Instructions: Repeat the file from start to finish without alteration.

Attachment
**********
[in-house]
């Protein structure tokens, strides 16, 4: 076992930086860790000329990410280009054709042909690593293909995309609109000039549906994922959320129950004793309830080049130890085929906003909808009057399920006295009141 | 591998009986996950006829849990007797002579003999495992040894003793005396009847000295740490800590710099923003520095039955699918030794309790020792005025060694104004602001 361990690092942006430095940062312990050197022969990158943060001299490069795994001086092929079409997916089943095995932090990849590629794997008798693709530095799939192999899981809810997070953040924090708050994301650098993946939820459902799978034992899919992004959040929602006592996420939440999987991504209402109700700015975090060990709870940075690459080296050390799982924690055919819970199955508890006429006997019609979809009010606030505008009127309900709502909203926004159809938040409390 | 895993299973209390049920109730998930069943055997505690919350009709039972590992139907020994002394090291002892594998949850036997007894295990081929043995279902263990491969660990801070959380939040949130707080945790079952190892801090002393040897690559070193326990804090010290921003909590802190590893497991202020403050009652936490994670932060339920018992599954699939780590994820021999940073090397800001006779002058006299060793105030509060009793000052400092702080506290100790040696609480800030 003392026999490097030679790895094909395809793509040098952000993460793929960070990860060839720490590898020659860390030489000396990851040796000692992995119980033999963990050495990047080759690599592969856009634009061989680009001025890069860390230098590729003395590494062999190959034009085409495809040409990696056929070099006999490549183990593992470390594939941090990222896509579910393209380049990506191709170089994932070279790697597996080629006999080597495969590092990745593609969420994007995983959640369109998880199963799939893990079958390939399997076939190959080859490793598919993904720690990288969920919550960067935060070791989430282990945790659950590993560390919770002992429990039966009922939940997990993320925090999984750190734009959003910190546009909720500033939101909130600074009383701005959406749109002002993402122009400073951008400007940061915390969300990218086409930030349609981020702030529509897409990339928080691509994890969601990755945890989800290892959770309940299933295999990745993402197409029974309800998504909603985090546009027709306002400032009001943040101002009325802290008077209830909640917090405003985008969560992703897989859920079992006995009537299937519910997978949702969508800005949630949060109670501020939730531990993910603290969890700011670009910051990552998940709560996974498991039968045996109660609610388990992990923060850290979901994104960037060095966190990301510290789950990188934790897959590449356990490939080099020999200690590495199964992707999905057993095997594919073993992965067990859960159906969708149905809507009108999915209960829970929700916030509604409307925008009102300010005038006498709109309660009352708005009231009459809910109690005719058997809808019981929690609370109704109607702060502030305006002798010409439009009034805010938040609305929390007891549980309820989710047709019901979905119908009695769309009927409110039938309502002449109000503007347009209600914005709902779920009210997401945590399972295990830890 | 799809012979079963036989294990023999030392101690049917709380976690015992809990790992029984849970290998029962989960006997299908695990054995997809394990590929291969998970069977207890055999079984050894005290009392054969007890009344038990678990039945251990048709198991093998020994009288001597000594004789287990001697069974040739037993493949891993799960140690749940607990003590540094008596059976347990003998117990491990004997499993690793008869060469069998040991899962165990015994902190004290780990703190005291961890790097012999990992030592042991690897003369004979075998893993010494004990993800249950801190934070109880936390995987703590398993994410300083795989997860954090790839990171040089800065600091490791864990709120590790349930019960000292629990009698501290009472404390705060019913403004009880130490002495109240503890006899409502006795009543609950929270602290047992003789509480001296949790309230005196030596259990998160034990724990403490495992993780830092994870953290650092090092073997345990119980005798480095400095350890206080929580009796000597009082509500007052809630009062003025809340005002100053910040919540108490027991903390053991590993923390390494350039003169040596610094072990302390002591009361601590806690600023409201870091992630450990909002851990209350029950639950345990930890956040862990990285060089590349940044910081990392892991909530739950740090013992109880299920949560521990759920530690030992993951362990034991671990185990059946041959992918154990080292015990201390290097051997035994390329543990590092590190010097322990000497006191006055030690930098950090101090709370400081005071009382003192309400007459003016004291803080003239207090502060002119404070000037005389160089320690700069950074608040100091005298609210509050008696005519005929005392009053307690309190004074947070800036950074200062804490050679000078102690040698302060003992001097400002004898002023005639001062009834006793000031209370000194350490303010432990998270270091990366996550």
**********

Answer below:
[in-house]
């Protein structure tokens, strides 16, 4: 076992930086860790000329990410280009054709042909690593293909995309609109000039549906994922959320129950004793309830080049130890085929906003909808009057399920006295009141 | 591998009986996950006829849990007797002579003999495992040894003793005396009847000295740490800590710099923003520095039955699918030794309790020792005025060694104004602001 361990690092942006430095940062312990050197022969990158943060001299490069795994001086092929079409997916089943095995932090990849590629794997008798693709530095799939192999899981809810997070953040924090708050994301650098993946939820459902799978034992899919992004959040929602006592996420939440999987991504209402109700700015975090060990709870940075690459080296050390799982924690055919819970199955508890006429006997019609979809009010606030505008009127309900709502909203926004159809938040409390 | 895993299973209390049920109730998930069943055997505690919350009709039972590992139907020994002394090291002892594998949850036997007894295990081929043995279902263990491969660990801070959380939040949130707080945790079952190892801090002393040897690559070193326990804090010290921003909590802190590893497991202020403050009652936490994670932060339920018992599954699939780590994820021999940073090397800001006779002058006299060793105030509060009793000052400092702080506290100790040696609480800030 003392026999490097030679790895094909395809793509040098952000993460793929960070990860060839720490590898020659860390030489000396990851040796000692992995119980033999963990050495990047080759690599592969856009634009061989680009001025890069860390230098590729003395590494062999190959034009085409495809040409990696056929070099006999490549183990593992470390594939941090990222896509579910393209380049990506191709170089994932070279790697597996080629006999080597495969590092990745593609969420994007995983959640369109998880199963799939893990079958390939399997076939190959080859490793598919993904720690990288969920919550960067935060070791989430282990945790659950590993560390919770002992429990039966009922939940997990993320925090999984750190734009959003910190546009909720500033939101909130600074009383701005959406749109002002993402122009400073951008400007940061915390969300990218086409930030349609981020702030529509897409990339928080691509994890969601990755945890989800290892959770309940299933295999990745993402197409029974309800998504909603985090546009027709306002400032009001943040101002009325802290008077209830909640917090405003985008969560992703897989859920079992006995009537299937519910997978949702969508800005949630949060109670501020939730531990993910603290969890700011670009910051990552998940709560996974498991039968045996109660609610388990992990923060850290979901994104960037060095966190990301510290789950990188934790897959590449356990490939080099020999200690590495199964992707999905057993095997594919073993992965067990859960159906969708149905809507009108999915209960829970929700916030509604409307925008009102300010005038006498709109309660009352708005009231009459809910109690005719058997809808019981929690609370109704109607702060502030305006002798010409439009009034805010938040609305929390007891549980309820989710047709019901979905119908009695769309009927409110039938309502002449109000503007347009209600914005709902779920009210997401945590399972295990830890 | 799809012979079963036989294990023999030392101690049917709380976690015992809990790992029984849970290998029962989960006997299908695990054995997809394990590929291969998970069977207890055999079984050894005290009392054969007890009344038990678990039945251990048709198991093998020994009288001597000594004789287990001697069974040739037993493949891993799960140690749940607990003590540094008596059976347990003998117990491990004997499993690793008869060469069998040991899962165990015994902190004290780990703190005291961890790097012999990992030592042991690897003369004979075998893993010494004990993800249950801190934070109880936390995987703590398993994410300083795989997860954090790839990171040089800065600091490791864990709120590790349930019960000292629990009698501290009472404390705060019913403004009880130490002495109240503890006899409502006795009543609950929270602290047992003789509480001296949790309230005196030596259990998160034990724990403490495992993780830092994870953290650092090092073997345990119980005798480095400095350890206080929580009796000597009082509500007052809630009062003025809340005002100053910040919540108490027991903390053991590993923390390494350039003169040596610094072990302390002591009361601590806690600023409201870091992630450990909002851990209350029950639950345990930890956040862990990285060089590349940044910081990392892991909530739950740090013992109880299920949560521990759920530690030992993951362990034991671990185990059946041959992918154990080292015990201390290097051997035994390329543990590092590190010097322990000497006191006055030690930098950090101090709370400081005071009382003192309400007459003016004291803080003239207090502060002119404070000037005389160089320690700069950074608040100091005298609210509050008696005519005929005392009053307690309190004074947070800036950074200062804490050679000078102690040698302060003992001097400002004898002023005639001062009834006793000031209370000194350490303010432990998270270091990366996550």